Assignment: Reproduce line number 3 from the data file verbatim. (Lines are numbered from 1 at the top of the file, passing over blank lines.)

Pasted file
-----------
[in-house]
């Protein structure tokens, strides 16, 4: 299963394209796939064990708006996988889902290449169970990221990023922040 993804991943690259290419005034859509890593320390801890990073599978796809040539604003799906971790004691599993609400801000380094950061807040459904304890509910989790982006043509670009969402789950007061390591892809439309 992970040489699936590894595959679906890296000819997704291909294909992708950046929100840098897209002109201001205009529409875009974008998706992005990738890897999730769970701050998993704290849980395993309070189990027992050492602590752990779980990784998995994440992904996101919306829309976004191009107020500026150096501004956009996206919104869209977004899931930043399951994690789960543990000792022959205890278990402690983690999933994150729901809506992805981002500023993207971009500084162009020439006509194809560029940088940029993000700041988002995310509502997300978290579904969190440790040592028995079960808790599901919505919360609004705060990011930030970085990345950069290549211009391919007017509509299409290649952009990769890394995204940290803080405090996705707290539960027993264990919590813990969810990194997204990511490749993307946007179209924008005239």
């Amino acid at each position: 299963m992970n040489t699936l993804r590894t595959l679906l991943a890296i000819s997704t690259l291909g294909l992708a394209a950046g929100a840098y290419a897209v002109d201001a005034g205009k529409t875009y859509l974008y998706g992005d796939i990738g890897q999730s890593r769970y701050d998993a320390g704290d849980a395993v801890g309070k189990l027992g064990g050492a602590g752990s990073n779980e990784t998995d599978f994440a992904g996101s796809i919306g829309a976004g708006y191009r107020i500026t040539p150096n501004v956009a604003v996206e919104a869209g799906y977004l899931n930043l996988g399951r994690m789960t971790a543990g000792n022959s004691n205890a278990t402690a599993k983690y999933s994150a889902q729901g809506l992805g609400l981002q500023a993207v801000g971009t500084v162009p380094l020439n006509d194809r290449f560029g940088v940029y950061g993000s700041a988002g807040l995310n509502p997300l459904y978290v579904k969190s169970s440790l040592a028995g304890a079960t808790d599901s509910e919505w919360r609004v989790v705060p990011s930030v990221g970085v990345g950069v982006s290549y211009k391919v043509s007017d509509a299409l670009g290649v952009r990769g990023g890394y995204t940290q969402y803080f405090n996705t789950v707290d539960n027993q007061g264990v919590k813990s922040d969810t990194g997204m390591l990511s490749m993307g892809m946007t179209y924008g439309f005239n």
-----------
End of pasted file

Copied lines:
């Amino acid at each position: 299963m992970n040489t699936l993804r590894t595959l679906l991943a890296i000819s997704t690259l291909g294909l992708a394209a950046g929100a840098y290419a897209v002109d201001a005034g205009k529409t875009y859509l974008y998706g992005d796939i990738g890897q999730s890593r769970y701050d998993a320390g704290d849980a395993v801890g309070k189990l027992g064990g050492a602590g752990s990073n779980e990784t998995d599978f994440a992904g996101s796809i919306g829309a976004g708006y191009r107020i500026t040539p150096n501004v956009a604003v996206e919104a869209g799906y977004l899931n930043l996988g399951r994690m789960t971790a543990g000792n022959s004691n205890a278990t402690a599993k983690y999933s994150a889902q729901g809506l992805g609400l981002q500023a993207v801000g971009t500084v162009p380094l020439n006509d194809r290449f560029g940088v940029y950061g993000s700041a988002g807040l995310n509502p997300l459904y978290v579904k969190s169970s440790l040592a028995g304890a079960t808790d599901s509910e919505w919360r609004v989790v705060p990011s930030v990221g970085v990345g950069v982006s290549y211009k391919v043509s007017d509509a299409l670009g290649v952009r990769g990023g890394y995204t940290q969402y803080f405090n996705t789950v707290d539960n027993q007061g264990v919590k813990s922040d969810t990194g997204m390591l990511s490749m993307g892809m946007t179209y924008g439309f005239n």